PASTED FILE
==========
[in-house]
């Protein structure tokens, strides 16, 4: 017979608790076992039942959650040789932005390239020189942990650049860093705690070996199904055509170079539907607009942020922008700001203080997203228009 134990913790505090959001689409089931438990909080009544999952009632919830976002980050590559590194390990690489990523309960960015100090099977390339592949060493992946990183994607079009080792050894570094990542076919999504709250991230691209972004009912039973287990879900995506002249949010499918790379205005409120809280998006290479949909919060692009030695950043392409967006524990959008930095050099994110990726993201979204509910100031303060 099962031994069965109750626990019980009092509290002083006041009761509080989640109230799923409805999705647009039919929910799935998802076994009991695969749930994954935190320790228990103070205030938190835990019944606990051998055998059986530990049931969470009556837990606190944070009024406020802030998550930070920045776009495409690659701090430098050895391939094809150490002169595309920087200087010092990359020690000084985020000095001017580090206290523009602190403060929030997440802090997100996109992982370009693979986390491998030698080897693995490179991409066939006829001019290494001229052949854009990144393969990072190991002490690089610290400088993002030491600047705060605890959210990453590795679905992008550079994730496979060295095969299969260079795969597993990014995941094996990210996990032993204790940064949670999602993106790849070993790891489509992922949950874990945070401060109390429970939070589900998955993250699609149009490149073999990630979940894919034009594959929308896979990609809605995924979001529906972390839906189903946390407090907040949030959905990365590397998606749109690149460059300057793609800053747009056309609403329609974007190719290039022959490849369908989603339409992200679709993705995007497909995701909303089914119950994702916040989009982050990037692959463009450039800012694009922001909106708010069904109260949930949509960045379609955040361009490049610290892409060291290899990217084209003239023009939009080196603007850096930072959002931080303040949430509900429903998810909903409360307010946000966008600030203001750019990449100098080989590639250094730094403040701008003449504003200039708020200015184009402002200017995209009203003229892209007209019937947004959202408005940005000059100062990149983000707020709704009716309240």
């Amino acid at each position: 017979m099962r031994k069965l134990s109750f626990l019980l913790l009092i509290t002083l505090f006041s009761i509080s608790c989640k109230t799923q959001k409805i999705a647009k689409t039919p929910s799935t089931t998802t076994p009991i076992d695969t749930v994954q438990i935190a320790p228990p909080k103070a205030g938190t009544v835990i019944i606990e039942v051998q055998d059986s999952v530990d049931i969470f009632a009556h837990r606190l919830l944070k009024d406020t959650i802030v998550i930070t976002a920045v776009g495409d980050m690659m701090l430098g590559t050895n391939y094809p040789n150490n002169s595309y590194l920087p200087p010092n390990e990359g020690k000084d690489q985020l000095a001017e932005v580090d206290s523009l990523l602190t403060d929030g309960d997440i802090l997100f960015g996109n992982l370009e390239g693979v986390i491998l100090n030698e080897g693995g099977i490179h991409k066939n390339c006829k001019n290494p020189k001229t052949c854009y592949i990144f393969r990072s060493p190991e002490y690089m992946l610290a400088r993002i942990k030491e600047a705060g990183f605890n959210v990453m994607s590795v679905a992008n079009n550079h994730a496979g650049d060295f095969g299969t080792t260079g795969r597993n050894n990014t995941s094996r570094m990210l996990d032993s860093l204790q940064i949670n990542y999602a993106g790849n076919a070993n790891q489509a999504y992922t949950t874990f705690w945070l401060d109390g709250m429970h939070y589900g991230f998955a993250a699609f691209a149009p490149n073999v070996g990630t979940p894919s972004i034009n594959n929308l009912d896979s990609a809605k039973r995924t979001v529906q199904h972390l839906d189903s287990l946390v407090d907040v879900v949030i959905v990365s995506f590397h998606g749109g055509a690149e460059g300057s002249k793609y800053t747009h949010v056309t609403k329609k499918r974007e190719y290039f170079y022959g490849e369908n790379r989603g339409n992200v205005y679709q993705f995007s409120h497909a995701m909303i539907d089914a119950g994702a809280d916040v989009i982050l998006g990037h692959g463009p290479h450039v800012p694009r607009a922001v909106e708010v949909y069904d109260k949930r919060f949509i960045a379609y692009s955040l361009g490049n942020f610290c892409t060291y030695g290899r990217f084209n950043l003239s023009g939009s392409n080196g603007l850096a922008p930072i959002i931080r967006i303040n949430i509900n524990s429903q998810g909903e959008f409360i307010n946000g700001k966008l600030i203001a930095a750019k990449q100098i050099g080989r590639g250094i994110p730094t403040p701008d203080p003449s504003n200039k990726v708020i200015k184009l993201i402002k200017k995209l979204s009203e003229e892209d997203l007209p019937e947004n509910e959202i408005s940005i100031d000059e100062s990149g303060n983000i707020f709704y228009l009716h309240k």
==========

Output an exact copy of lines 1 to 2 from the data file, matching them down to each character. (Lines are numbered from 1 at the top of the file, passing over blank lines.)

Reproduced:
[in-house]
């Protein structure tokens, strides 16, 4: 017979608790076992039942959650040789932005390239020189942990650049860093705690070996199904055509170079539907607009942020922008700001203080997203228009 134990913790505090959001689409089931438990909080009544999952009632919830976002980050590559590194390990690489990523309960960015100090099977390339592949060493992946990183994607079009080792050894570094990542076919999504709250991230691209972004009912039973287990879900995506002249949010499918790379205005409120809280998006290479949909919060692009030695950043392409967006524990959008930095050099994110990726993201979204509910100031303060 099962031994069965109750626990019980009092509290002083006041009761509080989640109230799923409805999705647009039919929910799935998802076994009991695969749930994954935190320790228990103070205030938190835990019944606990051998055998059986530990049931969470009556837990606190944070009024406020802030998550930070920045776009495409690659701090430098050895391939094809150490002169595309920087200087010092990359020690000084985020000095001017580090206290523009602190403060929030997440802090997100996109992982370009693979986390491998030698080897693995490179991409066939006829001019290494001229052949854009990144393969990072190991002490690089610290400088993002030491600047705060605890959210990453590795679905992008550079994730496979060295095969299969260079795969597993990014995941094996990210996990032993204790940064949670999602993106790849070993790891489509992922949950874990945070401060109390429970939070589900998955993250699609149009490149073999990630979940894919034009594959929308896979990609809605995924979001529906972390839906189903946390407090907040949030959905990365590397998606749109690149460059300057793609800053747009056309609403329609974007190719290039022959490849369908989603339409992200679709993705995007497909995701909303089914119950994702916040989009982050990037692959463009450039800012694009922001909106708010069904109260949930949509960045379609955040361009490049610290892409060291290899990217084209003239023009939009080196603007850096930072959002931080303040949430509900429903998810909903409360307010946000966008600030203001750019990449100098080989590639250094730094403040701008003449504003200039708020200015184009402002200017995209009203003229892209007209019937947004959202408005940005000059100062990149983000707020709704009716309240």